Competitive compensation and opportunities for development have often been cited as some of the best tools to attract talent, but more job seekers are now voicing their interest in what diversity is like at your company.
In fact, two-thirds of job seekers (67%) say a diverse workforce is an important factor when evaluating companies and job offers.
“That means that whether or not your company is interested in increasing its diversity, chances are that candidates are evaluating diversity when they research your company and during the interview process,” the survey, conducted by Glassdoor, stated.
The report found a diverse workforce is more important to minority groups.
More than 70% of women considered workforce diversity important, versus 62% of men. Diversity was also a key element for 89% of black respondents, 80% of Asians, and 70% of Latinos.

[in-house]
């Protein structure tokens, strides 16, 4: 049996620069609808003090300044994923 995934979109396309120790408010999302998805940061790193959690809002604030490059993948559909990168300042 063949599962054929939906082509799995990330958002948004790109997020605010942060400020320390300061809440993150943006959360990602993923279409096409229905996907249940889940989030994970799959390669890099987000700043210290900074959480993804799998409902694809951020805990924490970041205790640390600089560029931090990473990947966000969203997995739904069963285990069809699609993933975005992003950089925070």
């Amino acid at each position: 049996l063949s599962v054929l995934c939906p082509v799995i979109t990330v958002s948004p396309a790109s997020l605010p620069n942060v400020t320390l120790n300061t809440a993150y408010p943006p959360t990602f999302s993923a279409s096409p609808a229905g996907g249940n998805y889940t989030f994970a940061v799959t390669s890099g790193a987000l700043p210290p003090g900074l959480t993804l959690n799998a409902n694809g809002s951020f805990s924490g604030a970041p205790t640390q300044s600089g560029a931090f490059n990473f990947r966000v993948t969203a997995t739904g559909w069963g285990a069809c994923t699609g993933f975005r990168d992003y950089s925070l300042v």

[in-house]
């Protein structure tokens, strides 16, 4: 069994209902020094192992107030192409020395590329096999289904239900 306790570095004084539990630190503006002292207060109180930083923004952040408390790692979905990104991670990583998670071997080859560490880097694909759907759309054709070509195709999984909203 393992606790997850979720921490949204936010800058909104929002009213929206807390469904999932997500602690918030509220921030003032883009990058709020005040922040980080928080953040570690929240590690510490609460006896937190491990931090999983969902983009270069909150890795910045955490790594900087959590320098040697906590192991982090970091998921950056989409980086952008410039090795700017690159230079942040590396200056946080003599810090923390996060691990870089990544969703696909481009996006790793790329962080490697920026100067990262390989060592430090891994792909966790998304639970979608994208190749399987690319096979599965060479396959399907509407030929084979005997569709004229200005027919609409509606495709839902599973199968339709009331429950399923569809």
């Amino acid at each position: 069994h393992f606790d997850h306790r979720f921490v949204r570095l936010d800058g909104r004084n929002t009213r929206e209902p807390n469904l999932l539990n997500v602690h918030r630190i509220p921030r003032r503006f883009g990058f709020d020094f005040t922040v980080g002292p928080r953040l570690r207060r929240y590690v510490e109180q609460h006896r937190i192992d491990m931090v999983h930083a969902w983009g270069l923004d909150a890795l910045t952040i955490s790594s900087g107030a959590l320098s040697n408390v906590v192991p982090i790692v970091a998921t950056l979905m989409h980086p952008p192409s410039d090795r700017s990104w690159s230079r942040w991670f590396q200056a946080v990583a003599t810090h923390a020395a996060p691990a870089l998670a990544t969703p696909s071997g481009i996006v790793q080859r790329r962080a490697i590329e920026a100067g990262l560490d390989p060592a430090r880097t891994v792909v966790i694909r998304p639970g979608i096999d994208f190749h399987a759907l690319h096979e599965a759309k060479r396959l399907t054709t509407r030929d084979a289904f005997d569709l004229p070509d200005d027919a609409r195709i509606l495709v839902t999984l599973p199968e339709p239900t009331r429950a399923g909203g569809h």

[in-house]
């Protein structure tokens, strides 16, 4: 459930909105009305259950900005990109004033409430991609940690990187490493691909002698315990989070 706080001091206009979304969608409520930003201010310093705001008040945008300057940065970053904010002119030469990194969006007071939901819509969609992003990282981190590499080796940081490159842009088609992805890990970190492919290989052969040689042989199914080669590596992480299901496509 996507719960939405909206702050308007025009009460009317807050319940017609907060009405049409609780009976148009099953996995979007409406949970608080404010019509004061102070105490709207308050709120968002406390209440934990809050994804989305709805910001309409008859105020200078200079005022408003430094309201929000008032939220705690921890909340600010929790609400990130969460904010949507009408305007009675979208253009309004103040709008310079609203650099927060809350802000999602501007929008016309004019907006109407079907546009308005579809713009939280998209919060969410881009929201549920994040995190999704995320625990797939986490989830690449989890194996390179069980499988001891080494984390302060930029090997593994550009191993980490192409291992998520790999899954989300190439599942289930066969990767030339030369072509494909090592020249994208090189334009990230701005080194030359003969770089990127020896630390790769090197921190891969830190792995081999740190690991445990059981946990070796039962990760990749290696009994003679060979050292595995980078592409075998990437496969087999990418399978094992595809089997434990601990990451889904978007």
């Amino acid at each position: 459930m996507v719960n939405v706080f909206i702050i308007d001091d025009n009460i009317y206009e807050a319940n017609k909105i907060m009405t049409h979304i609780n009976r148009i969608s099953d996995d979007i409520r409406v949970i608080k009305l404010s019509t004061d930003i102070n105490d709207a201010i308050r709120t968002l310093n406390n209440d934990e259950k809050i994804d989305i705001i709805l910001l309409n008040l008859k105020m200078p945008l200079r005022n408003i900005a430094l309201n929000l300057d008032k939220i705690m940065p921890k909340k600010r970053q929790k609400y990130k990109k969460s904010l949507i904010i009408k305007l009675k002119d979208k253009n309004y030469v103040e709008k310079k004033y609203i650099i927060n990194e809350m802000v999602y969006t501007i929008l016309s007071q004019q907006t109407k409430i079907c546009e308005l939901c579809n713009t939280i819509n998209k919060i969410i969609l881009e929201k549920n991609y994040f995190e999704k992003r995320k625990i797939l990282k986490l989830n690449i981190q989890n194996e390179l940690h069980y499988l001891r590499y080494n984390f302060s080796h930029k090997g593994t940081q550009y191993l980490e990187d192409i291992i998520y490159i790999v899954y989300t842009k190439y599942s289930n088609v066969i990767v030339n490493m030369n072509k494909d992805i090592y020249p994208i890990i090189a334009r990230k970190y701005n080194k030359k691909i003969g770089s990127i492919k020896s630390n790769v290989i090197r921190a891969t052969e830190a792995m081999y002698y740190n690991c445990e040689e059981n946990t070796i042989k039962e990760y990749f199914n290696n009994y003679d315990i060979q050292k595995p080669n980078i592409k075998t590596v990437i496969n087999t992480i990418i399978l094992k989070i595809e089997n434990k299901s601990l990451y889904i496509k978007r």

Perhaps this increased focus on diversity stems from more companies increasingly revealing information on their own diversity statistics. In the last year, companies like LinkedIn, Yahoo and Amazon have come forward with their low diversity figures, highlighting that more needs to be done to improve them.
In fact, the Glassdoor survey found job seekers are aware of businesses' needs to boost diversity, with 57% of people highlighting their company should be doing more. Just 14% think their company doesn't need to do more with diversity measures.
"Understanding what impacts jobs seekers when it comes to diversity is key to building an effective employer brand," Mariah DeLeon, Glassdoor vice president of human resources, said in a press release.
"However, your efforts to highlight diversity during the recruiting process must match your efforts to maintain a satisfied and diverse workforce. Your voice to recruits detailing your diversity efforts must mirror and promote the voice of employees who are key to showing how the workforce is comprised."
When we asked who at their company was in the best position to increase diversity, the top three answers were hiring managers (45%), the CEO (42%), and HR (40%).
“Interestingly, 23% of people said that employees themselves were responsible for increasing diversity, reinforcing the importance of employees as ambassadors of a company’s brand,” the survey said.